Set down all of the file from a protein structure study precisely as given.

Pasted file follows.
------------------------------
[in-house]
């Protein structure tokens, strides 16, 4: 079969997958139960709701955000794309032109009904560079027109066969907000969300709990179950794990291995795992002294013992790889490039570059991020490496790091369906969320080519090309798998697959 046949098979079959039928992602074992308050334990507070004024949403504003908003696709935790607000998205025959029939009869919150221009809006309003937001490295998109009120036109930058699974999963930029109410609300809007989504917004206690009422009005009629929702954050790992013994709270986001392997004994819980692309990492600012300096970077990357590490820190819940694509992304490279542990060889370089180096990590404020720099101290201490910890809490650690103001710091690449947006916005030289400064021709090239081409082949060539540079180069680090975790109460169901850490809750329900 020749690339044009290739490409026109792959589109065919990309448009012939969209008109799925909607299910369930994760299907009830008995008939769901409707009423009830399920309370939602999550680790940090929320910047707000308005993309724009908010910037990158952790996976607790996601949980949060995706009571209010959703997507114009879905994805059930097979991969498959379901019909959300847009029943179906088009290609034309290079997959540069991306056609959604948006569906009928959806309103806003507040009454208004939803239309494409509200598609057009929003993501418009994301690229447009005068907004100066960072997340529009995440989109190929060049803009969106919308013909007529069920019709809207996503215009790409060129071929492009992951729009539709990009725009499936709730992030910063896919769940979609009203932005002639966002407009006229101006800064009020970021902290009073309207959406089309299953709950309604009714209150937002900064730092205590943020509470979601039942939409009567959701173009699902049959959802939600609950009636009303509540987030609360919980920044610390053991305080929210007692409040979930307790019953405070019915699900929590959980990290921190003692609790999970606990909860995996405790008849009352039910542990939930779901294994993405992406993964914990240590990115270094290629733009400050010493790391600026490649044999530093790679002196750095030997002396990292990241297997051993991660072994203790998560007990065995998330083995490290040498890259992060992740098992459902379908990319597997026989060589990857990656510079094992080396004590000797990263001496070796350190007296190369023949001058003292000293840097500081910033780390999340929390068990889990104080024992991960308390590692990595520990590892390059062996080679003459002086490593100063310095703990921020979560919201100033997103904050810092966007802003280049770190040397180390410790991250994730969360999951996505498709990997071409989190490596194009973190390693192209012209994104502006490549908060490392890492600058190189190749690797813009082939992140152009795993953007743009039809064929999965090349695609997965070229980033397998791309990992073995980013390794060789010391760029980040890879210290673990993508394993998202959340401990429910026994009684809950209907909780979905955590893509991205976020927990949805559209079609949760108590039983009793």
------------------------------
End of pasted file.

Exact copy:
[in-house]
């Protein structure tokens, strides 16, 4: 079969997958139960709701955000794309032109009904560079027109066969907000969300709990179950794990291995795992002294013992790889490039570059991020490496790091369906969320080519090309798998697959 046949098979079959039928992602074992308050334990507070004024949403504003908003696709935790607000998205025959029939009869919150221009809006309003937001490295998109009120036109930058699974999963930029109410609300809007989504917004206690009422009005009629929702954050790992013994709270986001392997004994819980692309990492600012300096970077990357590490820190819940694509992304490279542990060889370089180096990590404020720099101290201490910890809490650690103001710091690449947006916005030289400064021709090239081409082949060539540079180069680090975790109460169901850490809750329900 020749690339044009290739490409026109792959589109065919990309448009012939969209008109799925909607299910369930994760299907009830008995008939769901409707009423009830399920309370939602999550680790940090929320910047707000308005993309724009908010910037990158952790996976607790996601949980949060995706009571209010959703997507114009879905994805059930097979991969498959379901019909959300847009029943179906088009290609034309290079997959540069991306056609959604948006569906009928959806309103806003507040009454208004939803239309494409509200598609057009929003993501418009994301690229447009005068907004100066960072997340529009995440989109190929060049803009969106919308013909007529069920019709809207996503215009790409060129071929492009992951729009539709990009725009499936709730992030910063896919769940979609009203932005002639966002407009006229101006800064009020970021902290009073309207959406089309299953709950309604009714209150937002900064730092205590943020509470979601039942939409009567959701173009699902049959959802939600609950009636009303509540987030609360919980920044610390053991305080929210007692409040979930307790019953405070019915699900929590959980990290921190003692609790999970606990909860995996405790008849009352039910542990939930779901294994993405992406993964914990240590990115270094290629733009400050010493790391600026490649044999530093790679002196750095030997002396990292990241297997051993991660072994203790998560007990065995998330083995490290040498890259992060992740098992459902379908990319597997026989060589990857990656510079094992080396004590000797990263001496070796350190007296190369023949001058003292000293840097500081910033780390999340929390068990889990104080024992991960308390590692990595520990590892390059062996080679003459002086490593100063310095703990921020979560919201100033997103904050810092966007802003280049770190040397180390410790991250994730969360999951996505498709990997071409989190490596194009973190390693192209012209994104502006490549908060490392890492600058190189190749690797813009082939992140152009795993953007743009039809064929999965090349695609997965070229980033397998791309990992073995980013390794060789010391760029980040890879210290673990993508394993998202959340401990429910026994009684809950209907909780979905955590893509991205976020927990949805559209079609949760108590039983009793």